Survivability of bacteria ejected from icy surfaces after hypervelocity impact

Burchell, M.J. and Galloway, J.A. and Bunch, A.W. and Brandao, P.F.B. (2003) Survivability of bacteria ejected from icy surfaces after hypervelocity impact. Origins of Life and Evolution of the Biosphere, 33 (1). pp. 53-74. ISSN 0169-6149 . (The full text of this publication is not available from this repository)

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Abstract

Both the Saturnian and Jovian systems contain satellites with icy surfaces. If life exists on any of these icy bodies (in putative subsurface oceans for example) then the possibility exists for transfer of life from icy body to icy body. This is an application of the idea of Panspermia, wherein life migrates naturally through space. A possible mechanism would be that life, here taken as bacteria, could become frozen in the icy surface of one body. If a high-speed impact occurred on that surface, ejecta containing the bacteria could be thrown into space. It could then migrate around the local region of space until it arrived at a second icy body in another high-speed impact. In this paper we consider some of the necessary steps for such a process to occur, concentrating on the ejection of ice bearing bacteria in the initial impact, and on what happens when bacteria laden projectiles hit an icy surface. Laboratory experiments using high-speed impacts with a light gas gun show that obtaining icy ejecta with viable bacterial loads is straightforward. In addition to demonstrating the viability of the bacteria carried on the ejecta, we have also measured the angular and size distribution of the ejecta produced in hypervelocity impacts on ice. We have however been unsuccessful at transferring viable bacteria to icy surfaces from bacteria laden projectiles impacting at hypervelocities.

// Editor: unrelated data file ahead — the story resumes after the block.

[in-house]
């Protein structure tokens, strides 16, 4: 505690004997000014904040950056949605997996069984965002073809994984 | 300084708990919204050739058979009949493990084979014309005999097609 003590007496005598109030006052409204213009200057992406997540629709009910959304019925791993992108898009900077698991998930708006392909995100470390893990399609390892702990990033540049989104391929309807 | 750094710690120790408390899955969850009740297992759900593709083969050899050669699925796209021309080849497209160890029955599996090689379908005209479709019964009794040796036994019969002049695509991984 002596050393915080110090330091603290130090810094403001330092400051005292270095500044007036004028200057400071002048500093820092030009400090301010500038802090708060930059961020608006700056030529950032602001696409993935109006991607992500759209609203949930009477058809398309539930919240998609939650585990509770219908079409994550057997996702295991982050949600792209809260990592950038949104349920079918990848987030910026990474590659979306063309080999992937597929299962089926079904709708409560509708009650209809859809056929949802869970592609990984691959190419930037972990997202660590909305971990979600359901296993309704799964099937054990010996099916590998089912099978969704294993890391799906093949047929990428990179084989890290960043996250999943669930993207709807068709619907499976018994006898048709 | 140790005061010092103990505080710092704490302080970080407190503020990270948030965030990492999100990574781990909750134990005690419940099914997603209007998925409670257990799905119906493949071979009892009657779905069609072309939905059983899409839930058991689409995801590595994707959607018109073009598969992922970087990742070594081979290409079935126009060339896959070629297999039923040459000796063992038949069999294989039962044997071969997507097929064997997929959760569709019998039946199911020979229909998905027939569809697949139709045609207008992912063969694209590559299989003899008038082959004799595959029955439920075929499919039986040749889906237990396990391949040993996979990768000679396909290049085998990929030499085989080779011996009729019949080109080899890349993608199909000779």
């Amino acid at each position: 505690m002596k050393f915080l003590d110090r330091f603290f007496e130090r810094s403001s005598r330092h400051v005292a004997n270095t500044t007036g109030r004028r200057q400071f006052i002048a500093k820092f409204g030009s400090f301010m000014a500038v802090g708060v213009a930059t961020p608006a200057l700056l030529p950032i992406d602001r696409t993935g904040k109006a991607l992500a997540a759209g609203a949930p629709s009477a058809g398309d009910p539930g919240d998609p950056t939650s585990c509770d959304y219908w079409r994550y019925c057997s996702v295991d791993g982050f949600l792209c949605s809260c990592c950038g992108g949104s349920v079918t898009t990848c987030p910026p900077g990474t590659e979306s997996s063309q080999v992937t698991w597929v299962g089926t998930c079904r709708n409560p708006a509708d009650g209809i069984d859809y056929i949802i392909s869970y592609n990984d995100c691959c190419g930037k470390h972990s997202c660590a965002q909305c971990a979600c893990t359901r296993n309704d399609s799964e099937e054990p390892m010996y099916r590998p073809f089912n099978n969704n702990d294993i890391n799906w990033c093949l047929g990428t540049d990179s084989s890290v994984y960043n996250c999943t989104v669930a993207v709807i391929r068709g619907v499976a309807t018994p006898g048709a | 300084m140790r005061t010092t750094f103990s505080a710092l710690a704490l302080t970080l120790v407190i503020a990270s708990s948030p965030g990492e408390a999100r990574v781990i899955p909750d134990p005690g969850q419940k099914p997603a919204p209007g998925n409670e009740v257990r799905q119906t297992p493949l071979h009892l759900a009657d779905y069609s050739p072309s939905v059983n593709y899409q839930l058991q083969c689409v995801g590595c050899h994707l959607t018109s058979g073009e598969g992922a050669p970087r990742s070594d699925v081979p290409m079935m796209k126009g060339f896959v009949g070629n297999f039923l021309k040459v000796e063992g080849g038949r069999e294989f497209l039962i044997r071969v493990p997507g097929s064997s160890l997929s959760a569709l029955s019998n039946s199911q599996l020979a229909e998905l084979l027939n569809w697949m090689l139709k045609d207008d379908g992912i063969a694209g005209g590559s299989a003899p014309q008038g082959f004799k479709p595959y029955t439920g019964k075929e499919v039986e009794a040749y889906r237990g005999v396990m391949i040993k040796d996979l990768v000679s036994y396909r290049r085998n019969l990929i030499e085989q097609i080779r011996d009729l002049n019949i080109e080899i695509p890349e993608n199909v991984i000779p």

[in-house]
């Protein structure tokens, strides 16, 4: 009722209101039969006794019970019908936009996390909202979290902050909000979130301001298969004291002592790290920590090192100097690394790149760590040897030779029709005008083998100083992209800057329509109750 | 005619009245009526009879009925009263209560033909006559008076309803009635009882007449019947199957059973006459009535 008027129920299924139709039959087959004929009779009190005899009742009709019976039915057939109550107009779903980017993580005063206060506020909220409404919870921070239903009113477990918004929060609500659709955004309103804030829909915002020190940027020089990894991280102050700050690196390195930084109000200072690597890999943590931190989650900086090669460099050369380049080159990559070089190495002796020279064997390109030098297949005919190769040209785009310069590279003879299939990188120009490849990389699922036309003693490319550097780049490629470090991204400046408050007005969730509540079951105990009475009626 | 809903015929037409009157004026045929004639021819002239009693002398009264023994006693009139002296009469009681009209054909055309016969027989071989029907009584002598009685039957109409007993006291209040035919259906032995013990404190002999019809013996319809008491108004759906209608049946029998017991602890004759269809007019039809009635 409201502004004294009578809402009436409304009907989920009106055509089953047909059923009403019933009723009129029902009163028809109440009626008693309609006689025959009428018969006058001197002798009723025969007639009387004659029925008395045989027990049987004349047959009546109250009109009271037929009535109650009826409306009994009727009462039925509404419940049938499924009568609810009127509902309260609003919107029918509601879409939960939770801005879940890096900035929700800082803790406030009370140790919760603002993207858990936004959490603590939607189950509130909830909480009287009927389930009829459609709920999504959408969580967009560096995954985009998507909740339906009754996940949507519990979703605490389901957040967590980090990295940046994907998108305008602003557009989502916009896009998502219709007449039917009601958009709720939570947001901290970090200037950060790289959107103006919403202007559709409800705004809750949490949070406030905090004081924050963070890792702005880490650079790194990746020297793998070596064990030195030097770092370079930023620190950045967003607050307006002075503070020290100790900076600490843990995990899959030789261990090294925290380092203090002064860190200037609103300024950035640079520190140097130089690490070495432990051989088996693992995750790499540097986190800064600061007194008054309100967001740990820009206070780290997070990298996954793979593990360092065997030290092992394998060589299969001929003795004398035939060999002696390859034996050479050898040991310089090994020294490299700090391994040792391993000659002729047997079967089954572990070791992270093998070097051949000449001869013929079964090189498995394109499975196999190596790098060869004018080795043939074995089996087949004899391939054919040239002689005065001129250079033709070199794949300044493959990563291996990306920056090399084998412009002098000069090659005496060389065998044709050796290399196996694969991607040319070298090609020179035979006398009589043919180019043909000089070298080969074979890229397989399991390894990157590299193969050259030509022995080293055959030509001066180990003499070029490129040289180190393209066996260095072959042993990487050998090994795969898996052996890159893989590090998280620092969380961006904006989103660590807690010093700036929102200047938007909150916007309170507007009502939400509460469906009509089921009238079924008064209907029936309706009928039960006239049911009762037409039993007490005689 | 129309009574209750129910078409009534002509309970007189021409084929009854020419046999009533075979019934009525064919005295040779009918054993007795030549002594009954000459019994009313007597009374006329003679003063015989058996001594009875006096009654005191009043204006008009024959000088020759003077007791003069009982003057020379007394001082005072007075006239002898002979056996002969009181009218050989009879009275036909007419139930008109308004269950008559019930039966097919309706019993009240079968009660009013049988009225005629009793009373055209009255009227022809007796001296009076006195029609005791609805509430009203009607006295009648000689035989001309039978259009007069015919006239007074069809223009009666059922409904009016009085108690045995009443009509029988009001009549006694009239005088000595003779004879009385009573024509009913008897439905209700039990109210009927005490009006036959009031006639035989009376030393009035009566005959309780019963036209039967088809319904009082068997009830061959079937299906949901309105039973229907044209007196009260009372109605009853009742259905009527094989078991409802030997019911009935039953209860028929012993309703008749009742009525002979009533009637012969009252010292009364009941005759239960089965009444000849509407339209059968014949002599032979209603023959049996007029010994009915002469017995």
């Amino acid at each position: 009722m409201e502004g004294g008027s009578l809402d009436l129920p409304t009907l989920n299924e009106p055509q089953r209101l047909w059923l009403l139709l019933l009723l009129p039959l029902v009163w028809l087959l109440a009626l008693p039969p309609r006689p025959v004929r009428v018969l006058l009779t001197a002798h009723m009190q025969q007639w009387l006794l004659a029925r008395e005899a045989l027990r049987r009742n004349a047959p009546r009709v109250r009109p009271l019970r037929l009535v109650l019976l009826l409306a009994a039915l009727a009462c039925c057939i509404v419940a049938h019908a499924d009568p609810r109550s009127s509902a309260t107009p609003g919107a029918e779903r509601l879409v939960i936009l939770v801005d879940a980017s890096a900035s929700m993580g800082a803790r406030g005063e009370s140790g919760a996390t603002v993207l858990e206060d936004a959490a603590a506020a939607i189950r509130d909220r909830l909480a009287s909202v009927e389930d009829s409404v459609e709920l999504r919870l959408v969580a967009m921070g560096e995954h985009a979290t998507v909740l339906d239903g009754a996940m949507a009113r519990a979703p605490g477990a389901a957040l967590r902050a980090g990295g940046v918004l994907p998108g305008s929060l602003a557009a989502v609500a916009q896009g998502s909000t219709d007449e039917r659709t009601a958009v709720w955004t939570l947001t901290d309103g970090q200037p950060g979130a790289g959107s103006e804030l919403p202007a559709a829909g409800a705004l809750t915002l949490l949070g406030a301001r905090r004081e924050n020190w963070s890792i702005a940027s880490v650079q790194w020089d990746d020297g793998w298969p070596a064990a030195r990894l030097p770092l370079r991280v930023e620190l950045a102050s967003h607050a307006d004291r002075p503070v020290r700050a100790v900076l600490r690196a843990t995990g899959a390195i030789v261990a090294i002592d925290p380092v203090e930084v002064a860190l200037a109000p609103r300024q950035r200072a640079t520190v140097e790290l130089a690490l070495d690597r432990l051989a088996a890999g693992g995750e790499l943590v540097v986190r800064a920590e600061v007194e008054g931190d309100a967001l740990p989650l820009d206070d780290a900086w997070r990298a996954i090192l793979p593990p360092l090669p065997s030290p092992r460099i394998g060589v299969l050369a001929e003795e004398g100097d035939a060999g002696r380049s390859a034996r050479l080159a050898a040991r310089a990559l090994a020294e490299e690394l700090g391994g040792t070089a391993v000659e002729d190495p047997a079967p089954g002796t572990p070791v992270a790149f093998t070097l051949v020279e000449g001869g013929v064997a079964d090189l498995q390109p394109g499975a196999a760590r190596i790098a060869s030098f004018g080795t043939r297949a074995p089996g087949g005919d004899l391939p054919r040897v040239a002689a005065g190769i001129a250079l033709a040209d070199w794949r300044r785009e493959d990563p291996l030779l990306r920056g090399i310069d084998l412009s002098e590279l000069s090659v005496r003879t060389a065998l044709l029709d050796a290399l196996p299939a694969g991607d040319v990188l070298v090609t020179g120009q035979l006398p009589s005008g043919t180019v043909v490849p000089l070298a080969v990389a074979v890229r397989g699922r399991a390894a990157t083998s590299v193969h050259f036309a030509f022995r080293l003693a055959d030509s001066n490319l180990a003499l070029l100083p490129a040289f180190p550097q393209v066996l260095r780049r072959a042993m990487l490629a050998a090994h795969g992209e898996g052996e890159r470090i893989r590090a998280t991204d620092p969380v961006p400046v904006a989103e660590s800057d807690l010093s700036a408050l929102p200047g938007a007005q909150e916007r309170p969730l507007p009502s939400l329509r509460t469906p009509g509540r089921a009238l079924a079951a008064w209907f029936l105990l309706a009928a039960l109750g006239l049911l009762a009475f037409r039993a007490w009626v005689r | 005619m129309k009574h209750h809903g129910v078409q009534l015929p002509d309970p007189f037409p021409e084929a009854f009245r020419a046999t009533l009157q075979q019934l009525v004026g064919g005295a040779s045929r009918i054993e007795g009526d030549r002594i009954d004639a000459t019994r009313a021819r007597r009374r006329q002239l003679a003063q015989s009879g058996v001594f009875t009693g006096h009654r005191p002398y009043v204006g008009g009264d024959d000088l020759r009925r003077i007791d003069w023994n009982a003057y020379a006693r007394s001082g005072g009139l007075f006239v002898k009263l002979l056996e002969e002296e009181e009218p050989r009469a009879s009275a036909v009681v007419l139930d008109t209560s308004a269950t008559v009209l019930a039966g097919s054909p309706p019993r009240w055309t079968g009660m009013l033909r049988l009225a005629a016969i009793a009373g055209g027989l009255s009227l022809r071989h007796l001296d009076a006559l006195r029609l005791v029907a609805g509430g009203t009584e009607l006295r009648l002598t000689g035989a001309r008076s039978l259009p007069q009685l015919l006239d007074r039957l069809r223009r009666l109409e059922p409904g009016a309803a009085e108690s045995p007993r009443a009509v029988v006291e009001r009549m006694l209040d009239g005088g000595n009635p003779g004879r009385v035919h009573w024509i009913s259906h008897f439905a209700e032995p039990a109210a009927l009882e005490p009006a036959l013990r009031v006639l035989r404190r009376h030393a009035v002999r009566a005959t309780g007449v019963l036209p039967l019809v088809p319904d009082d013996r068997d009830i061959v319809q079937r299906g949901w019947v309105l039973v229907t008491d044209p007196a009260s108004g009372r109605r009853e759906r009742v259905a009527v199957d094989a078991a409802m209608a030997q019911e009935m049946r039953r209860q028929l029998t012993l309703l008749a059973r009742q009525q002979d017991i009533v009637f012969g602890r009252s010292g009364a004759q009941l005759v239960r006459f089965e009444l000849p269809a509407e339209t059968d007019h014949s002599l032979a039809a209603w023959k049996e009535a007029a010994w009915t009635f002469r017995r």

Item Type: Article
Additional information: 0169-6149 (Print) Journal Article
Uncontrolled keywords: *Bacterial Physiology *Environmental Microbiology *Exobiology *Extraterrestrial Environment *Ice Models, Biological
Subjects: Q Science
Divisions: Faculties > Science Technology and Medical Studies > School of Physical Sciences > Centre for Astrophysics and Planetary Sciences
Faculties > Science Technology and Medical Studies > School of Physical Sciences
Depositing User: Mark Burchell
Date Deposited: 05 Sep 2008 13:06
Last Modified: 14 Jan 2010 14:19
Resource URI: http://kar.kent.ac.uk/id/eprint/5026 (The current URI for this page, for reference purposes)
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